As I’m getting ready for the start of SPAR Europe tomorrow, Autodesk has gone ahead and announced yet another acquisition, this time of AI game middleware firm GRIP Entertainment. Not as interesting to 3D data capture professionals as the Alice Labs buy, maybe, but yet another example of the buying/investment spree that Autodesk has been on in the past year.
Someone’s feeling flush.
So, just thought it was worth a quick recap of what Autodesk has been up to (as I work on an Autodesk story for tomorrow morning, which is Photofly related).
• Feb. 2011 – Autodesk buys Scaleform – This middleware firm will help Autodesk with its 3D game creation. Scaleform GFx allows development teams to more quickly and easily author game UIs and interactive 3D experiences using Adobe Flash and Adobe Creative Suite software. Roughly $36 million.
• Feb. 2011 – Autodesk buys Blue Ridge Numerics – The simulation software company bring capabilities for predicting fluid and air flow, augmenting Inventor’s, Algor’s, and Moldflow’s capabilities. The CFdesign software allows mechanical and building system engineers to virtually test and predict real-world behavior of new and existing designs and eliminate expensive physical prototyping cycles in the lab. Roughly $39 million.
• July 2011 – Autodesk buys Pixlr – A web-based Photoshop, basically, this handy little site allows for browser-based photo editing. This fits in with Autodesk’s consumer-focused SketchBook line (and, really, if you haven’t used Pixlr, I recommend it. For quick image-editing on the fly, it’s actually easier than firing up Photoshop).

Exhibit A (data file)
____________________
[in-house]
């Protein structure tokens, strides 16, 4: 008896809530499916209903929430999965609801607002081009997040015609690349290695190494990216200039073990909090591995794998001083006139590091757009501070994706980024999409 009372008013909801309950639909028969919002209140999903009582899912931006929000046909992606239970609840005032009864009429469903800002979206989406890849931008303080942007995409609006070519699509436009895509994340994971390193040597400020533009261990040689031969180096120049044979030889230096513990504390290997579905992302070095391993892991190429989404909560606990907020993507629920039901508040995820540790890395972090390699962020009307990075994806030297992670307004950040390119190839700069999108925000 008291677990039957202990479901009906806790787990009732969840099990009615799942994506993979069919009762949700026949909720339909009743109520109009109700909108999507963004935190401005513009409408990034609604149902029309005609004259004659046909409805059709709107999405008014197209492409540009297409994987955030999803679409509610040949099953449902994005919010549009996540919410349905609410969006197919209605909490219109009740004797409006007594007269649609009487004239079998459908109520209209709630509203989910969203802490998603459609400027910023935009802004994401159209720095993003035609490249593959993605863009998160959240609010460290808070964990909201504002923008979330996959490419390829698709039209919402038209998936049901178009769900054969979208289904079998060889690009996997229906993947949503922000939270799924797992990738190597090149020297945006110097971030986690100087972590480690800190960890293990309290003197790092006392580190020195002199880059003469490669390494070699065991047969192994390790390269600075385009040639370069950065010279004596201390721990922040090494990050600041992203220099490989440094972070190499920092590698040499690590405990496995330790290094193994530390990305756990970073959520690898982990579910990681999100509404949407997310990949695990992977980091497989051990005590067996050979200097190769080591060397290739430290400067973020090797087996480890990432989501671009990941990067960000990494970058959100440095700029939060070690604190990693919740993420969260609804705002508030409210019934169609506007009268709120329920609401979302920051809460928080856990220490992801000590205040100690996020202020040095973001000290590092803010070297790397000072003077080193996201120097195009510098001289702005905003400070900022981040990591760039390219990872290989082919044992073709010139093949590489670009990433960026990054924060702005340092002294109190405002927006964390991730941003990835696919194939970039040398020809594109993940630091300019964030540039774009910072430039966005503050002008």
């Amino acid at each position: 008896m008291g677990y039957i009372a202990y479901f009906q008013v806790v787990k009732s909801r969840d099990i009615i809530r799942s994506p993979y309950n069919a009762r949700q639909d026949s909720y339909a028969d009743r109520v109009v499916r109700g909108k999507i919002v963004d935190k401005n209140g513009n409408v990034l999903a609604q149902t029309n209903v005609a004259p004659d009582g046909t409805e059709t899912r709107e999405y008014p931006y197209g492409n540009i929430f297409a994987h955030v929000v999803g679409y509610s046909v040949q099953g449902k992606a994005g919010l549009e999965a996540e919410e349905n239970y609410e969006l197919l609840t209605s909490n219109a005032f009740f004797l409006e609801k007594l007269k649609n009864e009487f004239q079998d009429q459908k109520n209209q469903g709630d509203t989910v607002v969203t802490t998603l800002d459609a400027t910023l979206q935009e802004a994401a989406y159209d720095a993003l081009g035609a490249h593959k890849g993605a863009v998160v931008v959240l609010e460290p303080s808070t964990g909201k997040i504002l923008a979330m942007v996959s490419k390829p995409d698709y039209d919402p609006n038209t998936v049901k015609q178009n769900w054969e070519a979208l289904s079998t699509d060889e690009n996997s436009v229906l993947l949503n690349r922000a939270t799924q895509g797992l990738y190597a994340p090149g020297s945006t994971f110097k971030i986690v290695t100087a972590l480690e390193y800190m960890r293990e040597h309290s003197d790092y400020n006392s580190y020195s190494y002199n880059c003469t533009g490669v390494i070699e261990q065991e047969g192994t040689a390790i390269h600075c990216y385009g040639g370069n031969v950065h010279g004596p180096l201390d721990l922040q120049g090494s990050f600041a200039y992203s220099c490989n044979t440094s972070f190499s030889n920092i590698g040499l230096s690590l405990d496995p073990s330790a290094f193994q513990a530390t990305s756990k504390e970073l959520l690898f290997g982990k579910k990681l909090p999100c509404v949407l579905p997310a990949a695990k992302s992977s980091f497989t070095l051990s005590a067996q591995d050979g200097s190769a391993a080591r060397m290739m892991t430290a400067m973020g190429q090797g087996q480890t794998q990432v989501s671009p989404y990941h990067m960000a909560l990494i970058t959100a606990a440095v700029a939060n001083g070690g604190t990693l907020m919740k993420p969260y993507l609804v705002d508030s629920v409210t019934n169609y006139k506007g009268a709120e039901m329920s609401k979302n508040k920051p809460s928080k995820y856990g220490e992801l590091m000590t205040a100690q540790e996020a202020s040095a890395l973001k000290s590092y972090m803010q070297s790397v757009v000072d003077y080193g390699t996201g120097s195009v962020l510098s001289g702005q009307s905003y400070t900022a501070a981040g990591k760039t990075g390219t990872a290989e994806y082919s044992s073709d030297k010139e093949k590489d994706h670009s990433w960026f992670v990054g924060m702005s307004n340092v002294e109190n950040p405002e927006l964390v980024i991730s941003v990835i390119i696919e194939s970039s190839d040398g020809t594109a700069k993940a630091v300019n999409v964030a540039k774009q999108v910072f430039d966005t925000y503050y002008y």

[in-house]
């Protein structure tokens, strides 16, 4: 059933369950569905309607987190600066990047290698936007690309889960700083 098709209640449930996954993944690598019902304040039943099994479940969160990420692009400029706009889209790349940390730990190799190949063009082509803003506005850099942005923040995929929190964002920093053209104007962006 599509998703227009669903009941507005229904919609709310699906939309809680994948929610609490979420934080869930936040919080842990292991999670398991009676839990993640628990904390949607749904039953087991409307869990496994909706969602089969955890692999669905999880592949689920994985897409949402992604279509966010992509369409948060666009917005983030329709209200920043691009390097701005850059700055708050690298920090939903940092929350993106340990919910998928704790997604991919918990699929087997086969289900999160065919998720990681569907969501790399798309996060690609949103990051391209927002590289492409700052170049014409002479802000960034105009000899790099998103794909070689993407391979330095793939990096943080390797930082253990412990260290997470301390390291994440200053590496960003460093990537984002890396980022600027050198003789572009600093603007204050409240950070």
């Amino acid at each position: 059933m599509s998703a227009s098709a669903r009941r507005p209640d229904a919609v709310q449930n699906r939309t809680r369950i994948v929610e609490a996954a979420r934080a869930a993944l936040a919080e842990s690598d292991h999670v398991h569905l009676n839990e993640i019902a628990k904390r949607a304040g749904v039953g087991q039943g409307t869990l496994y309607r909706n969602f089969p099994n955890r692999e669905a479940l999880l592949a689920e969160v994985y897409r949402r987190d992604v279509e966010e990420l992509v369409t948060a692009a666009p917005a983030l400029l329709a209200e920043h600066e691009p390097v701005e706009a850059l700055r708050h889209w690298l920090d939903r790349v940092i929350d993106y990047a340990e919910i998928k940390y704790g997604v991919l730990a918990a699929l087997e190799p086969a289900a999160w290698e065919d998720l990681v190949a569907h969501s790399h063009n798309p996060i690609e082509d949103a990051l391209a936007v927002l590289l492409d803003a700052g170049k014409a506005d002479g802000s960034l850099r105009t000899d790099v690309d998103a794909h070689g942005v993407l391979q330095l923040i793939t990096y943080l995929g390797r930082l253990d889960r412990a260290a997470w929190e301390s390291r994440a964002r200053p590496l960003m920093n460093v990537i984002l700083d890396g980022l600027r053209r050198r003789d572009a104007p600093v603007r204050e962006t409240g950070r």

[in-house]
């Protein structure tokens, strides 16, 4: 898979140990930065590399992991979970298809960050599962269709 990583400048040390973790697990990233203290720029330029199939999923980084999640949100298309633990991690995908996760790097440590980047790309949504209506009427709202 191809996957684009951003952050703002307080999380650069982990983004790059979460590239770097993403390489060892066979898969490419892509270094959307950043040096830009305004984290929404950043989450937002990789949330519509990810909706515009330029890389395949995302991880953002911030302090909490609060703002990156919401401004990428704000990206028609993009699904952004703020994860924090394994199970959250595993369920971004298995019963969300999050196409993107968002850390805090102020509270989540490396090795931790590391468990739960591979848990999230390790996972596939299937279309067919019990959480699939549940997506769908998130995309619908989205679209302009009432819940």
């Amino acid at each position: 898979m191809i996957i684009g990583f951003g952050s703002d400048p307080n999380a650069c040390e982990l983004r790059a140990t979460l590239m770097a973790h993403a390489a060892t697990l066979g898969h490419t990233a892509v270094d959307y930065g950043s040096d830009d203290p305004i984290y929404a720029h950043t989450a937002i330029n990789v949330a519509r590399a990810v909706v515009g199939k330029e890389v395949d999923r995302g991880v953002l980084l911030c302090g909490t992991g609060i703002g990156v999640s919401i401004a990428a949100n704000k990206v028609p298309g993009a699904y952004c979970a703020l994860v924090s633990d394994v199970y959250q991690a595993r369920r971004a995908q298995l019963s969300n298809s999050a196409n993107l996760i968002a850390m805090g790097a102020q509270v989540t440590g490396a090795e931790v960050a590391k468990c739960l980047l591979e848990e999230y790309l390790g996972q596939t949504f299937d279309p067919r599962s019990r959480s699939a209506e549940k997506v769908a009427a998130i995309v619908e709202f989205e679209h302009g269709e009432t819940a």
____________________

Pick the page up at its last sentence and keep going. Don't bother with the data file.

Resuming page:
• Aug. 2011 – Autodesk buys Instructables – This is a web site where “makers” gather to show off their stuff and exchange ideas. The buy goes along with Autodesk’s increasing consumer and DIY plays, bringing Autodesk more to the masses. No purchase price announced.
• Aug. 2011 – Autodesk buys technology from Numenus – This ray-tracing technology allows for interactive rendering directly from NURBS (Non-Uniform Rational B-Splines) data to provide instant, photorealistic design renderings. This should make for more accurate visualization of surfaces and let people spend less time preparing quality visualization data. No purchase price announced.
• Oct. 2011 – Autodesk buys Micro Application Packages – This will augment Autodesk’s BIM portfolio. MAP makes CAD, CAM and estimating software that supports fabrication and construction for the mechanical, electrical and plumbing (MEP) industry. No price announced.
• Oct. 2011 – Autodesk buys Alice Labs – This firm got out of the gates with plug-ins for Maya and 3ds Max and brings powerful tools for working with point clouds and integrating photogrammetry. It ought to help in the gaming engine world along with bringing better point cloud capabilities to basically every software package Autodesk makes. Purchase price not announced.
• Oct. 2011 – Autodesk invests in Gehry Technologies – This partnership furthers Autodesk’s move into the BIM space and gets association with a pretty great brand. Further, it shows Autodesk wrapping its arms around the architecture community as architects start to wrap their arms around Revit.
So, what to make of this as a body of work? There’s definitely a marketing slant to the acquisitions, a reaching out to the mass marketplace as a way to build the brand as consumers turn into professionals later in life. Autodesk clearly is putting its money where its “everyone is a designer” mouth is. Further, there’s a clear desire to push 3D out into the world at large – they believe they need to be evangelists not just for themselves but for the concept of using 3D in design at a very base level. As they build reality capture into that – and I think we’ll see more development and buys in the reality capture space in the not-too-distant future – it can only be a good thing for those of you working on bringing the real world into your design applications.